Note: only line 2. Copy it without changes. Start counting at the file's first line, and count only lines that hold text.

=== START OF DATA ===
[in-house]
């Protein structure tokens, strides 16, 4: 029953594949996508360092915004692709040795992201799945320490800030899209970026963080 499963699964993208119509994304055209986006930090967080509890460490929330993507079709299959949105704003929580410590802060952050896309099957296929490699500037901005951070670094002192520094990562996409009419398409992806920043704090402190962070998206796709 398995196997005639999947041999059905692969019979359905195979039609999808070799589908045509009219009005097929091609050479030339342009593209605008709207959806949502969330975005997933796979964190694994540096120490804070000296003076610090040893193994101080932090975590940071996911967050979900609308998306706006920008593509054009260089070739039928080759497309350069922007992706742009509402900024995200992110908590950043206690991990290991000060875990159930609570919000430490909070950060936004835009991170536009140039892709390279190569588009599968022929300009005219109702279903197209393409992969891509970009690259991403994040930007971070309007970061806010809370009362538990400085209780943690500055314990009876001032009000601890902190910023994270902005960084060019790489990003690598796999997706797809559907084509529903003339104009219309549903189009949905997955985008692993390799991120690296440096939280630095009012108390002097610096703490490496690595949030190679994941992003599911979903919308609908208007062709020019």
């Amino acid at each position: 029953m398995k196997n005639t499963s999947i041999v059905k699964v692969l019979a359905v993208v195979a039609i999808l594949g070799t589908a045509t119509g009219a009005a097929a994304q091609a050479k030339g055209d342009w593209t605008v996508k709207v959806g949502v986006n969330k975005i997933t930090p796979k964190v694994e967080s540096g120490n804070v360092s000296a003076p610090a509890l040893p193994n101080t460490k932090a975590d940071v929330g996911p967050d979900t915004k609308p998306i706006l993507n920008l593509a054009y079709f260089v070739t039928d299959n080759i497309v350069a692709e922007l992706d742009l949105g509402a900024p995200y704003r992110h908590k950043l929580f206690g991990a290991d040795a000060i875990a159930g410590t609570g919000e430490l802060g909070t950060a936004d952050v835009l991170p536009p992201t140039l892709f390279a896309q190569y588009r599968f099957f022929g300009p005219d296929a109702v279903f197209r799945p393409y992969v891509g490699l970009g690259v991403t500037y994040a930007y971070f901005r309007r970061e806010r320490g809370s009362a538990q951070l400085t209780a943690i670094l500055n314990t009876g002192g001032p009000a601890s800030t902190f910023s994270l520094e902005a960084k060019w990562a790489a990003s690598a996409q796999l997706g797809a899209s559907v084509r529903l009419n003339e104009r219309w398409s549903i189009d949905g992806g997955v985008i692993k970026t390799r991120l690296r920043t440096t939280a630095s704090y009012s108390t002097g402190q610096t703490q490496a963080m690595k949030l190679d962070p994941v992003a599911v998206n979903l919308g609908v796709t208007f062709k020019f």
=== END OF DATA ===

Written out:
């Protein structure tokens, strides 16, 4: 029953594949996508360092915004692709040795992201799945320490800030899209970026963080 499963699964993208119509994304055209986006930090967080509890460490929330993507079709299959949105704003929580410590802060952050896309099957296929490699500037901005951070670094002192520094990562996409009419398409992806920043704090402190962070998206796709 398995196997005639999947041999059905692969019979359905195979039609999808070799589908045509009219009005097929091609050479030339342009593209605008709207959806949502969330975005997933796979964190694994540096120490804070000296003076610090040893193994101080932090975590940071996911967050979900609308998306706006920008593509054009260089070739039928080759497309350069922007992706742009509402900024995200992110908590950043206690991990290991000060875990159930609570919000430490909070950060936004835009991170536009140039892709390279190569588009599968022929300009005219109702279903197209393409992969891509970009690259991403994040930007971070309007970061806010809370009362538990400085209780943690500055314990009876001032009000601890902190910023994270902005960084060019790489990003690598796999997706797809559907084509529903003339104009219309549903189009949905997955985008692993390799991120690296440096939280630095009012108390002097610096703490490496690595949030190679994941992003599911979903919308609908208007062709020019």